3. ABSTRACT Non-ideal magnetohydrodynamic (MHD) effects have been shown recently as a robust mechanism of averting the magnetic braking ‘catastrophe’ and promoting protostellar disc formation. However, the magnetic diffusivities that determine the efficiency of non-ideal MHD effects are highly sensitive to microphysics. We carry out non-ideal MHD simulations to explore the role of microphysics on disc formation and the interplay between ambipolar diffusion (AD) and Hall effect during the protostellar collapse. We find that removing the smallest grain population (≲10 nm) from the standard MRN size distribution is sufficient for enabling disc formation. Further varying the grain sizes can result in eithermore »a Hall-dominated or an AD-dominated collapse; both form discs of tens of au in size regardless of the magnetic field polarity. The direction of disc rotation is bimodal in the Hall-dominated collapse but unimodal in the AD-dominated collapse. We also find that AD and Hall effect can operate either with or against each other in both radial and azimuthal directions, yet the combined effect of AD and Hall is to move the magnetic field radially outward relative to the infalling envelope matter. In addition, microphysics and magnetic field polarity can leave profound imprints both on observables (e.g. outflow morphology, disc to stellar mass ratio) and on the magnetic field characteristics of protoplanetary discs. Including Hall effect relaxes the requirements on microphysics for disc formation, so that prestellar cores with cosmic ray ionization rate of ≲2–3 × 10−16 s−1 can still form small discs of ≲10 au radius. We conclude that disc formation should be relatively common for typical prestellar core conditions, and that microphysics in the protostellar envelope is essential to not only disc formation, but also protoplanetary disc evolution.« less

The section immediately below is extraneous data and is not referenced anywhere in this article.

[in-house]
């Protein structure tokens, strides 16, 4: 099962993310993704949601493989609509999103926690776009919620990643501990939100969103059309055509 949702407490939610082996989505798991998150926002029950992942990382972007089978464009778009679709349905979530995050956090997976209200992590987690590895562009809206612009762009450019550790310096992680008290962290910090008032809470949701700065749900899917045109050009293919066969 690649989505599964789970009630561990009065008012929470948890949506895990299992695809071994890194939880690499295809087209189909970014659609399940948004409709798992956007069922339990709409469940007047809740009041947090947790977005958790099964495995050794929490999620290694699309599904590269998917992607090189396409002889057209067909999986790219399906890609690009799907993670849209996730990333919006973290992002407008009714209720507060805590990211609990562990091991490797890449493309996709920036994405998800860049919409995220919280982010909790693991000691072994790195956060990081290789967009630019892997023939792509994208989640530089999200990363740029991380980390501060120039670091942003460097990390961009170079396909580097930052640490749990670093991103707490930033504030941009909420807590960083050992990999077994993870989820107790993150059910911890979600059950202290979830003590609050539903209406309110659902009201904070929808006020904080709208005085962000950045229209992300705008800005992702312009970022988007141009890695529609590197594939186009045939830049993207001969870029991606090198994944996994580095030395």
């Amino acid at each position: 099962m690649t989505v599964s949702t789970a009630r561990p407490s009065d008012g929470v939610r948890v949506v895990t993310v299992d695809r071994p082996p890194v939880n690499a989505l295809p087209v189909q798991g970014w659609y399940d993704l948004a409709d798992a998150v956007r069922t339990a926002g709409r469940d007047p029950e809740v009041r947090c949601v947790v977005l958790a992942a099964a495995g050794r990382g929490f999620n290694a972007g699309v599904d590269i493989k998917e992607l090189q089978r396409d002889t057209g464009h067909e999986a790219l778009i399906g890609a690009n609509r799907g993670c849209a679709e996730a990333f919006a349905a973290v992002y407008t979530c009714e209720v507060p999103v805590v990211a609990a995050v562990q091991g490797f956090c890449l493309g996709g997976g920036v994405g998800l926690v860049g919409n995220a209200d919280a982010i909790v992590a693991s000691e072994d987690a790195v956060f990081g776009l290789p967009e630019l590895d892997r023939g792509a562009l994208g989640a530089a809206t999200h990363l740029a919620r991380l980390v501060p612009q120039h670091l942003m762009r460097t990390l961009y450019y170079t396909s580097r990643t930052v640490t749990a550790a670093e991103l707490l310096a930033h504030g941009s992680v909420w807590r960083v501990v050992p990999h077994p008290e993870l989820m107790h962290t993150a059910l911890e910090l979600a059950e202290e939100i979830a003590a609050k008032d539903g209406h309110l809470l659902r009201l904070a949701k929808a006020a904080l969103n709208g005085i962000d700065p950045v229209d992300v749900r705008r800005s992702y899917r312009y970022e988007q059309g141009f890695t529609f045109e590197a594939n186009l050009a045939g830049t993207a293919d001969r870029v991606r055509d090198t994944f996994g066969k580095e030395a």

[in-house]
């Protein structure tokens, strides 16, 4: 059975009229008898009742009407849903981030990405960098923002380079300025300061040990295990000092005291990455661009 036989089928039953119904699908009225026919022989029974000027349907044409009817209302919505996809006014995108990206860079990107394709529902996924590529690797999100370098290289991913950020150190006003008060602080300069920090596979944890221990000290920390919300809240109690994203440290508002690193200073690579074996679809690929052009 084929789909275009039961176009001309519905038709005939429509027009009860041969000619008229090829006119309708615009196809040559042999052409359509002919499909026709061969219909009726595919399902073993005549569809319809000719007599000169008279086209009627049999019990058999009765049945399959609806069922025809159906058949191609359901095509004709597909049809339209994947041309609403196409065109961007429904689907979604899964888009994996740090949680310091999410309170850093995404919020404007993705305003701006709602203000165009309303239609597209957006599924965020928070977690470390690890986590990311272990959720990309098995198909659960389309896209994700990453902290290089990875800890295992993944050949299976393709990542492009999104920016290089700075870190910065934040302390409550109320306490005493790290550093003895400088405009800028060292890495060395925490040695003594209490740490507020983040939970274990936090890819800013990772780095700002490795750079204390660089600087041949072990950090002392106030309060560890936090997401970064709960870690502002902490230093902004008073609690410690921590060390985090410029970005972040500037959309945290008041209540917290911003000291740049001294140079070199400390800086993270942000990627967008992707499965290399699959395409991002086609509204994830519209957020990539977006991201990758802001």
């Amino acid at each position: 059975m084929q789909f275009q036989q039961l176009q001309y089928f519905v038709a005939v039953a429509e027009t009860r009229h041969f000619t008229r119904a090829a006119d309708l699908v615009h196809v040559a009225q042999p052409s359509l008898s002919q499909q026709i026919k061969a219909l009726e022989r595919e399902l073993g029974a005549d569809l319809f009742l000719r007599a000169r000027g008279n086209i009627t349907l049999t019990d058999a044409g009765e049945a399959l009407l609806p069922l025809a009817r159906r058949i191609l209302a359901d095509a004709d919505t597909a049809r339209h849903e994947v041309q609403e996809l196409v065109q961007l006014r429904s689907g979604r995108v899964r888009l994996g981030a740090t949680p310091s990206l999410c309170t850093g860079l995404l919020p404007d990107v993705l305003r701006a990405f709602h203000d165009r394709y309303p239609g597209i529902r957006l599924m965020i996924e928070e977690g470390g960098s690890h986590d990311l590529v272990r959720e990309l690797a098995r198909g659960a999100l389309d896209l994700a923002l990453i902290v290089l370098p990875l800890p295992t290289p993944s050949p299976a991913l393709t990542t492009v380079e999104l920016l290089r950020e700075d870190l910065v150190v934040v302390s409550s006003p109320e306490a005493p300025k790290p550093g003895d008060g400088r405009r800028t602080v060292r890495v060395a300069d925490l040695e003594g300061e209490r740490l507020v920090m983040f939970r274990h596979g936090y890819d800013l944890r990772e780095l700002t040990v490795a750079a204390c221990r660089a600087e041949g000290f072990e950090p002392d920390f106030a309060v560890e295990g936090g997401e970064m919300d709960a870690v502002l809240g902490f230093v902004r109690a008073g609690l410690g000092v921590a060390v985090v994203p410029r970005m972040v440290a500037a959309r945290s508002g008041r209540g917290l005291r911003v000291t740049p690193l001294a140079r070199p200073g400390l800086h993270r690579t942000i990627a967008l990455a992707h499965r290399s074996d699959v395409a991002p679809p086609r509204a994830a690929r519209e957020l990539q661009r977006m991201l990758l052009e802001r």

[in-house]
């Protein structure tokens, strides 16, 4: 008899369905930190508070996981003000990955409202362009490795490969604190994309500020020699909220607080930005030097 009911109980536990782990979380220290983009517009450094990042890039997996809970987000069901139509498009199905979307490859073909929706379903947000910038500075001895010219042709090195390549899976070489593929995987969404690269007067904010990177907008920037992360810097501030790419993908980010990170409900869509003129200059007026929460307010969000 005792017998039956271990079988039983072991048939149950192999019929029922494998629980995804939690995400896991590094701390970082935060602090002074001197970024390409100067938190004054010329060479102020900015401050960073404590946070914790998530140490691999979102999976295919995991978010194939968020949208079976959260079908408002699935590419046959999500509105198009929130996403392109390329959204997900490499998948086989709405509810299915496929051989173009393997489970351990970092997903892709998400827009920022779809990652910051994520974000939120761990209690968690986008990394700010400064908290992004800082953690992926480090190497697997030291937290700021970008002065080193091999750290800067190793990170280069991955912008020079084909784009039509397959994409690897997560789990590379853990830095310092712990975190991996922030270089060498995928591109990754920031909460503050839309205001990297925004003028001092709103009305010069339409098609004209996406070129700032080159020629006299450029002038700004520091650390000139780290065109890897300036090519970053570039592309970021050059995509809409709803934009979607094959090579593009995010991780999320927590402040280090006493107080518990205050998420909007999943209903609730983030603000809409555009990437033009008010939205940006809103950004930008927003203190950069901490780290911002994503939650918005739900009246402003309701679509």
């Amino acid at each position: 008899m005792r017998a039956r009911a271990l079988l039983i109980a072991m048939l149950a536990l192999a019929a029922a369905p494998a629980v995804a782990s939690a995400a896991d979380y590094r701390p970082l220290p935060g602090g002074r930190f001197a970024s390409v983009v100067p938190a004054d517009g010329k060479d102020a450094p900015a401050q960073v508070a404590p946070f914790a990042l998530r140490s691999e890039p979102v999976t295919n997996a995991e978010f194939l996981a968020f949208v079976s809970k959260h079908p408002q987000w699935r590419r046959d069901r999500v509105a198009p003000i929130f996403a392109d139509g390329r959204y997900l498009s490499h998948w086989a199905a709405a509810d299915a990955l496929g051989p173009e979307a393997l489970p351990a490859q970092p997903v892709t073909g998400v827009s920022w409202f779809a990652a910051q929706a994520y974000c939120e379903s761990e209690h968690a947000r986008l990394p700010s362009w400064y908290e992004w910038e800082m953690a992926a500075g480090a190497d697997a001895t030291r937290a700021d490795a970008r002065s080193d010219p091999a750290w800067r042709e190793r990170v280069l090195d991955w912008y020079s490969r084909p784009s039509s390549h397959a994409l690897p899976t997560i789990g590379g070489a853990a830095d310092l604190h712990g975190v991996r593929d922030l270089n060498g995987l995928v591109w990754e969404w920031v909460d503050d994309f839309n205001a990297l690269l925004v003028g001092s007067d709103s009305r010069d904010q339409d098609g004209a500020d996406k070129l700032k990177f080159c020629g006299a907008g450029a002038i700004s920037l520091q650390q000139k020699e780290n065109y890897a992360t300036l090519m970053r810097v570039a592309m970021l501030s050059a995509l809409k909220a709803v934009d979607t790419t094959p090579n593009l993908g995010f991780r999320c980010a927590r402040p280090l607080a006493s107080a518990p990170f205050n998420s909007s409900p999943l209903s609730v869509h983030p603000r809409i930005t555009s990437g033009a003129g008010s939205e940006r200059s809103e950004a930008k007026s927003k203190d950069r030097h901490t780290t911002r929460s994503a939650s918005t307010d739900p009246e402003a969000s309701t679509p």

4. ABSTRACT The Hall effect is recently shown to be efficient in magnetized dense molecular cores and could lead to a bimodal formation of rotationally supported discs (RSDs) in the first core phase. However, how such Hall dominated systems evolve in the protostellar accretion phase remains unclear. We carry out 2D axisymmetric simulations including Hall effect and ohmic dissipation, with realistic magnetic diffusivities computed from our equilibrium chemical network. We find that Hall effect only becomes efficient when the large population of very small grains (VSGs: ≲100 Å) is removed from the standard Mathis–Rumpl–Nordsieck size distribution. With such an enhanced Hall effect,more »however, the bimodality of disc formation does not continue into the main accretion phase. The outer part of the initial ∼40 au disc formed in the anti-aligned configuration ($\boldsymbol {\Omega \cdot B}\lt 0$) flattens into a thin rotationally supported Hall current sheet as Hall effect moves the poloidal magnetic field radially inward relative to matter, leaving only the inner ≲10–20 au RSD. In the aligned configuration ($\boldsymbol {\Omega \cdot B}\gt 0$), disc formation is suppressed initially but a counter-rotating disc forms subsequently due to efficient azimuthal Hall drift. The counter-rotating disc first grows to ∼30 au as Hall effect moves the magnetic field radially outward, but only the inner ≲10 au RSD is long lived like in the anti-aligned case. Besides removing VSGs, cosmic ray ionization rate should be below a few 10−16 s−1 for Hall effect to be efficient in disc formation. We conclude that Hall effect produces small ≲10–20 au discs regardless of the polarity of the magnetic field, and that radially outward diffusion of magnetic fields remains crucial for disc formation and growth.« less